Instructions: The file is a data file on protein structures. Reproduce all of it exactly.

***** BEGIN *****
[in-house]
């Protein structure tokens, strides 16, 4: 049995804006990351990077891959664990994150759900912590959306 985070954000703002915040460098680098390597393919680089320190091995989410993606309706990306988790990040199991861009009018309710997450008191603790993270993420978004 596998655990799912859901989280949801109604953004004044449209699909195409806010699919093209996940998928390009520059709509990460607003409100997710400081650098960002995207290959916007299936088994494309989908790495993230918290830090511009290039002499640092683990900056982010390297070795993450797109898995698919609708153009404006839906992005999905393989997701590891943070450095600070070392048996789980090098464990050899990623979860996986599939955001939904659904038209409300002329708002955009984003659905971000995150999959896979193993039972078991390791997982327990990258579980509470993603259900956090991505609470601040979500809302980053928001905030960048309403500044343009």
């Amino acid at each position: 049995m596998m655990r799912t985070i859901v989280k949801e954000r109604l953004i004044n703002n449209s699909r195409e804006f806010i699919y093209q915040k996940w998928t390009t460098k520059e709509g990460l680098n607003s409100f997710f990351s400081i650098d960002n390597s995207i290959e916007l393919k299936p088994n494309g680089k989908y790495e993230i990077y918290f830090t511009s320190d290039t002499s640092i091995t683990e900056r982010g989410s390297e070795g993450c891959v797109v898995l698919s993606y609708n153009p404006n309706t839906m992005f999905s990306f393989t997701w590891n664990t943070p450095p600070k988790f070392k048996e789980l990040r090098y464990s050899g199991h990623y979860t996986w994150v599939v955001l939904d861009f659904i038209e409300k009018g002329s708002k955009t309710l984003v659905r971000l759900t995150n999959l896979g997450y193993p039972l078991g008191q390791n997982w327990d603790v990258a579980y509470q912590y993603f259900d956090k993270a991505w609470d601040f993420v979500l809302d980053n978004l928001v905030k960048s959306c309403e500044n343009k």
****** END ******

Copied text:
[in-house]
């Protein structure tokens, strides 16, 4: 049995804006990351990077891959664990994150759900912590959306 985070954000703002915040460098680098390597393919680089320190091995989410993606309706990306988790990040199991861009009018309710997450008191603790993270993420978004 596998655990799912859901989280949801109604953004004044449209699909195409806010699919093209996940998928390009520059709509990460607003409100997710400081650098960002995207290959916007299936088994494309989908790495993230918290830090511009290039002499640092683990900056982010390297070795993450797109898995698919609708153009404006839906992005999905393989997701590891943070450095600070070392048996789980090098464990050899990623979860996986599939955001939904659904038209409300002329708002955009984003659905971000995150999959896979193993039972078991390791997982327990990258579980509470993603259900956090991505609470601040979500809302980053928001905030960048309403500044343009």
């Amino acid at each position: 049995m596998m655990r799912t985070i859901v989280k949801e954000r109604l953004i004044n703002n449209s699909r195409e804006f806010i699919y093209q915040k996940w998928t390009t460098k520059e709509g990460l680098n607003s409100f997710f990351s400081i650098d960002n390597s995207i290959e916007l393919k299936p088994n494309g680089k989908y790495e993230i990077y918290f830090t511009s320190d290039t002499s640092i091995t683990e900056r982010g989410s390297e070795g993450c891959v797109v898995l698919s993606y609708n153009p404006n309706t839906m992005f999905s990306f393989t997701w590891n664990t943070p450095p600070k988790f070392k048996e789980l990040r090098y464990s050899g199991h990623y979860t996986w994150v599939v955001l939904d861009f659904i038209e409300k009018g002329s708002k955009t309710l984003v659905r971000l759900t995150n999959l896979g997450y193993p039972l078991g008191q390791n997982w327990d603790v990258a579980y509470q912590y993603f259900d956090k993270a991505w609470d601040f993420v979500l809302d980053n978004l928001v905030k960048s959306c309403e500044n343009k």